But during his 20 years as an account management field rep at Michigan Consolidated Gas Co., he worked with all kinds of people — and listened to all kinds of problems.
“From a social standpoint, that gave me a pretty good background,” he said. “You see all walks of life in the bar business, too.”
Lehnen had dabbled in real estate all the while he was with MichCon. He’d buy a property, fix it up, rent it for a couple of years and then sell it.
About seven years ago MichCon began restructuring and downsizing, and Lehnen began to think about changing careers.
Four years ago, while he was still with the gas company, an old bar on Bridge Street in the Stockbridge business district became available. At the time, the West Side didn’t have any eclectic live music lounges, he recalled.
So instead of hanging around and worrying about whether his job at MichCon would or wouldn’t be cut, Lehnen decided to strike out on his own. He leased the bar, renovated it and renamed it The Radio Tavern.
“I kind of wanted to use my ideas somewhere else,” he said. “When I was at the gas company, if I had a good idea it usually fell on deaf ears. I like to think I’m somewhat creative, and this gives me an outlet to take my ideas and do something with them.”
He felt a club that incorporated all styles of music and that was located close to downtown could work.
The concept of a live music club also incorporated some other interests: He’s a singer, songwriter and guitarist in his own right.
“For me it’s therapeutic. It’s a stress reliever. I just enjoy playing,” he said.
He’s occasionally lured onstage to perform with one of The Radio’s featured bands.
The Radio Tavern accommodates about 200 and offers live music Tuesday through Saturday. A couple nights a week there’s no cover charge. Otherwise, cover charges can range from about $4 to $12.
Earlier this year, Lehnen purchased the building on Ottawa Avenue NW that housed Rocky’s Bar, now Rocky’s Bar & Grill.
Though he kept the original name, the newly renovated bar that opened in August is not the Rocky’s of old. It has a new, trendy, more urbane attitude.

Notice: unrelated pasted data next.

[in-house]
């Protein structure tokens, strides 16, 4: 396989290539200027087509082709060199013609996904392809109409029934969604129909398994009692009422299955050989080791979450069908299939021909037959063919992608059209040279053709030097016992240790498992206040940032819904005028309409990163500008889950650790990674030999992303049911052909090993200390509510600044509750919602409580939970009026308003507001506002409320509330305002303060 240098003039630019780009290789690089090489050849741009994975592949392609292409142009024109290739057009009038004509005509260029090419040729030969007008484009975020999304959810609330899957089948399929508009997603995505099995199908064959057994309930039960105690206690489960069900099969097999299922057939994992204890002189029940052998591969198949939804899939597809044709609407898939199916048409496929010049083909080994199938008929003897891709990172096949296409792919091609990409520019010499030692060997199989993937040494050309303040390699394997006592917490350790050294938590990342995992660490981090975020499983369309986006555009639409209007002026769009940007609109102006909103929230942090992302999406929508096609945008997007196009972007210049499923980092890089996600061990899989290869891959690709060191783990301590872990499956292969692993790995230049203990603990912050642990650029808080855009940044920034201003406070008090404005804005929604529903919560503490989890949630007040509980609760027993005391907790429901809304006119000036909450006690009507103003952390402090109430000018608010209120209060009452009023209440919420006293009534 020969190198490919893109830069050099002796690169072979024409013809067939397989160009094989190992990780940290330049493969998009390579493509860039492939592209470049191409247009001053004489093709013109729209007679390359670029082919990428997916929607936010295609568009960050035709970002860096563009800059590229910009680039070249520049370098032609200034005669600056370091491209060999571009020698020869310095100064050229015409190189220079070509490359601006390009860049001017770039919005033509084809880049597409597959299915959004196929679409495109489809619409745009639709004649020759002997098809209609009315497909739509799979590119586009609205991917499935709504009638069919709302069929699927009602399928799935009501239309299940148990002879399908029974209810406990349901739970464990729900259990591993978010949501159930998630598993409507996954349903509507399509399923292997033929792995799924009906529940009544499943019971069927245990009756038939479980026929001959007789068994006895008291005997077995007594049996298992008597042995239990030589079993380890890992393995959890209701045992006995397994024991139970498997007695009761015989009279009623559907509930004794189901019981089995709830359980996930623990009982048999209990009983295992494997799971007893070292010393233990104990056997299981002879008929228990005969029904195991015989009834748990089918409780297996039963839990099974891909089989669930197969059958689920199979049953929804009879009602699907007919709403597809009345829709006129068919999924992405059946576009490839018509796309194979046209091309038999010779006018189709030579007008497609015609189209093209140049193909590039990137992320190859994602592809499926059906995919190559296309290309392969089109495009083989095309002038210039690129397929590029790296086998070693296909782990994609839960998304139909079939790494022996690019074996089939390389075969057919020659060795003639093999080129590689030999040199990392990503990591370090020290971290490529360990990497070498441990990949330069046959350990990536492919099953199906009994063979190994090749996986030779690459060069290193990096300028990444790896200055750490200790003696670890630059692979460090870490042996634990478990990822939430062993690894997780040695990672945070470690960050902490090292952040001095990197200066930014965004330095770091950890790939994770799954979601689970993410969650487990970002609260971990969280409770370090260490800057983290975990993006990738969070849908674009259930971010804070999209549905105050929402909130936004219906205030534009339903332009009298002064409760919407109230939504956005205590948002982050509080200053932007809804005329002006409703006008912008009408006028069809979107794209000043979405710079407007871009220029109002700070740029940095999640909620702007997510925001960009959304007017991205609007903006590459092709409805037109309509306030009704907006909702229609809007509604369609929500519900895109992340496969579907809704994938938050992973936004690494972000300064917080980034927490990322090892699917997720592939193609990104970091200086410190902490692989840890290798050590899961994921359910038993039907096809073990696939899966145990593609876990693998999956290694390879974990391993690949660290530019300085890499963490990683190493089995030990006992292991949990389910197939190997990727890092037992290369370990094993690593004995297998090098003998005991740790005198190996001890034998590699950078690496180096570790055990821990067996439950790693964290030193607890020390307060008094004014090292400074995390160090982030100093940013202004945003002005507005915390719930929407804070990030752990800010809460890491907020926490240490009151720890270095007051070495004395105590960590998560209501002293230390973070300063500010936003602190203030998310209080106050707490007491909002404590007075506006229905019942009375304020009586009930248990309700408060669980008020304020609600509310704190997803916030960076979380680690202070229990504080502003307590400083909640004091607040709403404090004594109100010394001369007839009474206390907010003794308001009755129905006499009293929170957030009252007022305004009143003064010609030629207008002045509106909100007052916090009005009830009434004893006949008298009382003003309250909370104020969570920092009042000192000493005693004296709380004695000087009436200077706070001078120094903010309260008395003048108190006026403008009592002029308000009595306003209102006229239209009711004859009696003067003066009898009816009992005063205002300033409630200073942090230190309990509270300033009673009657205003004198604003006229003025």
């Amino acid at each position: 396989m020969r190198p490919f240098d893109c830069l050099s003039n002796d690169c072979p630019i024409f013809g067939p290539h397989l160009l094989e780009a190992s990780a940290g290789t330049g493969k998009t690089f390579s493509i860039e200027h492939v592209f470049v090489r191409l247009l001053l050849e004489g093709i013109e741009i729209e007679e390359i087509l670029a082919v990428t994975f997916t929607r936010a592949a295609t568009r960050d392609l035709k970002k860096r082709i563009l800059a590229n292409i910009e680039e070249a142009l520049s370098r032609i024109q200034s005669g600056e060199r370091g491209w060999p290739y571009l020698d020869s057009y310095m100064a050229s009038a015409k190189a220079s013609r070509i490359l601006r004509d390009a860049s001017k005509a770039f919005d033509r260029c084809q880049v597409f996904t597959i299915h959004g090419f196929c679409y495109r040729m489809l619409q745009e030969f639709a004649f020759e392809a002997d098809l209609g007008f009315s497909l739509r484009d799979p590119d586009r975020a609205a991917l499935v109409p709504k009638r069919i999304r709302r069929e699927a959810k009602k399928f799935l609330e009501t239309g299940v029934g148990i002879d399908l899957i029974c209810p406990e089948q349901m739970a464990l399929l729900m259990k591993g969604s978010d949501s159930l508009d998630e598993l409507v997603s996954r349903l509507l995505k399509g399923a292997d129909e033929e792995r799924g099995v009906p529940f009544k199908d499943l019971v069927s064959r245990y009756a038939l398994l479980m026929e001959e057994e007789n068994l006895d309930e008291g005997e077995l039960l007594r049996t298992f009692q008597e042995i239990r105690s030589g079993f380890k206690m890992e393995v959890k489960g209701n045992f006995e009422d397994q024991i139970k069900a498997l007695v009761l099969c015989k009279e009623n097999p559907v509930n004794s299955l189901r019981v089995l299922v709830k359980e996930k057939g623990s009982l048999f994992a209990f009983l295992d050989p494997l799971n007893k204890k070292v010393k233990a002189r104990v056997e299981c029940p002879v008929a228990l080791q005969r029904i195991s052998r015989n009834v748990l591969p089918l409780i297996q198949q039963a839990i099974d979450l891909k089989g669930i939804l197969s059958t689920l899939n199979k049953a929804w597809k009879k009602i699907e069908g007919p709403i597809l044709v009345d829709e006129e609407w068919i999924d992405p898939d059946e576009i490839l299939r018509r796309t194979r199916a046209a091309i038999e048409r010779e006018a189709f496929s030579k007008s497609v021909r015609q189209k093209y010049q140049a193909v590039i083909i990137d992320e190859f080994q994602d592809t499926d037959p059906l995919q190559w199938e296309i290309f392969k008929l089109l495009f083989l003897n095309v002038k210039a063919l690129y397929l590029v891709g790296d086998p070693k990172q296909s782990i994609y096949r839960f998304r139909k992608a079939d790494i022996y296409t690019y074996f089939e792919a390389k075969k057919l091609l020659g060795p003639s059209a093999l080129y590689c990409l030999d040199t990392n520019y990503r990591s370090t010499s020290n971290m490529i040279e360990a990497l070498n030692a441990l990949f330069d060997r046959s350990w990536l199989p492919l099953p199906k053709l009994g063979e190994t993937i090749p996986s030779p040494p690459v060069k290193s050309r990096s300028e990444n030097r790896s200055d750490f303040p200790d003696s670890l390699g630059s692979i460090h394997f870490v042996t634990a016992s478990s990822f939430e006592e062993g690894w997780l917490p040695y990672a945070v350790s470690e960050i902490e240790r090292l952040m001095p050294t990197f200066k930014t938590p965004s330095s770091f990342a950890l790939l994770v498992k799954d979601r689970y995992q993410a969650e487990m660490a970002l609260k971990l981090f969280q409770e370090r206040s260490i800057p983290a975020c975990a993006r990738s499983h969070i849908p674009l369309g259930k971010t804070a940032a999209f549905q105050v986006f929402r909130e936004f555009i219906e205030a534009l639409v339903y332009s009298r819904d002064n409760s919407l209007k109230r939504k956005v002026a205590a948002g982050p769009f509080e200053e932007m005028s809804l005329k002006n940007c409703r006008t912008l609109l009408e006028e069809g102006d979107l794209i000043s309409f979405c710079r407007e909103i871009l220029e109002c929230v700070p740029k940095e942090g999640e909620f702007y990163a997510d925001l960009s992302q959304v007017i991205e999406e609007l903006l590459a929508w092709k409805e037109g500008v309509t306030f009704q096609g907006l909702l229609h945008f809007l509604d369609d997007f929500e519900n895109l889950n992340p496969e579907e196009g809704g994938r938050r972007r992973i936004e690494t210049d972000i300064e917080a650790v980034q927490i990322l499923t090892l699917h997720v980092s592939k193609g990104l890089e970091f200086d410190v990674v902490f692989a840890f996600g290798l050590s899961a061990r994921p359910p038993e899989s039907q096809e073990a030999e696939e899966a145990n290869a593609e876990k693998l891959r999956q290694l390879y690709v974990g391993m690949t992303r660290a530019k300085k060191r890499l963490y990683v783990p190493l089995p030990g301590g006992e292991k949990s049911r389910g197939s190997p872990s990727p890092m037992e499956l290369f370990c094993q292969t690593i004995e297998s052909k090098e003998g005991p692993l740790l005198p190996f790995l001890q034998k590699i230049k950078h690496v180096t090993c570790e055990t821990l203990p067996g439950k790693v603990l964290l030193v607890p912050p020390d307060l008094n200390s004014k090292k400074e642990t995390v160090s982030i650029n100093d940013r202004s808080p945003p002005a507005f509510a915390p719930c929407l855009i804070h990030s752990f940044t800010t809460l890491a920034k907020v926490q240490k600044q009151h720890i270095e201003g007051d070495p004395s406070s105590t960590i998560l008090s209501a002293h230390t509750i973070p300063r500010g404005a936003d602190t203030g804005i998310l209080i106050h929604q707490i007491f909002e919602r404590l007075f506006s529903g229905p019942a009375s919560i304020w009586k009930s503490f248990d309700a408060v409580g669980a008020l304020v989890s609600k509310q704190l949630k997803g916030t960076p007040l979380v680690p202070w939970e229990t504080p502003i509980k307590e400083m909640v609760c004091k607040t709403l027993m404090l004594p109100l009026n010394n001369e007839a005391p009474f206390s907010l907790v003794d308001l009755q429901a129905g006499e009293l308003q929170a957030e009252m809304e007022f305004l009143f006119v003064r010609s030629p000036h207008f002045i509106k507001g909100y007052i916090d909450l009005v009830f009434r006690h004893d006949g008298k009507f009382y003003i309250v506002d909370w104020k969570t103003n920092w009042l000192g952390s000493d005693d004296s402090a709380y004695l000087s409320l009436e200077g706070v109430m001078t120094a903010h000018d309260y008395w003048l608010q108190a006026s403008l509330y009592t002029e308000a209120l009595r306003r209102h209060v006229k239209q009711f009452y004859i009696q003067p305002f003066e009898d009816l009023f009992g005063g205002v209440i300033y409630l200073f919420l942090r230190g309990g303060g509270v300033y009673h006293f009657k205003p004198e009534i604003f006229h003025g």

Rocky’s accommodates nearly 100 patrons and offers a limited menu — a menu inspired, in fact, by Lehnen’s mom, a native of Boston.
“This is so much different than The Radio. This is more of a pub,” he remarked. “We wanted it to have high quality pub fare: a few items done really well.”
In addition to managing both bars with the help of assistant managers, Lehnen does all the music bookings for The Radio, which is a full-time job in itself.
The Radio opens at 5 p.m. while Rocky’s, which has a kitchen, opens at 10:30 a.m. He’s thinking of bumping it up to 7 a.m. so third shift workers in the area will have someplace to go after work.
“We might try that and see how it goes. I don’t think there are a lot of places doing that.”
Although the two bars are located in different areas and have distinctly different “feels,” both areas are going through revitalization.
“There are a lot of similarities in that (the neighborhoods) are both kind of on the upswing and both close to downtown,” Lehnen said. “It’s going to take some time, but it’s exciting to see that happen.”
He’d like to see the flavor of the Stockbridge business district go a little bohemian, in the same vein as Chicago’s Bucktown and Wicker Park neighborhoods, just west of downtown Chicago, where residential areas commingle with small, vibrant business districts.
“They are areas that surround downtown Chicago that are pedestrian friendly and are extensions of the main hub downtown.”
In addition to the two bars, Lehnen, along with his mother, a retired Grand Rapids schoolteacher, and his brother, a Westdale real estate agent, own a limited liability corporation that buys urban commercial properties.
They bought and remodeled a building on Bridge Street, across from The Radio and next to American Bakery, which now houses two apartments and a small real estate office.
“It was like a crack house before,” Lehnen said. “I thought it wasn’t such a bad old building if someone just went in there and cleaned it up.”
He envisions the Stockbridge area with a mix of restaurants, bars, shops and housing, with old style streetlights and awnings distinguishing the commercial district. He thinks that’s the direction the area is heading.
The North Monroe business district is developing a trendy, bigger city feel with condos and apartments being created out of old warehouse-type buildings, a change Lehnen hopes will entice more people into living downtown.
“I think they’re already well on their way to what they want to achieve down here. I think it’s a very interesting combination of industry, small business and residential.
“If I can have a successful, cool little place that people want to come to, that’s even better.”
Next spring he’d like to wrap a deck around the side and back of the pub to create a patio bar. Eventually, he may renovate the second floor of the building into office space.
Then someday, when he has more time, he’d like to spend some of it “giving back,” he said.
“To be honest with you, I think some of the stuff we’re already doing with urban commercial properties is all about that, especially on the West Side.”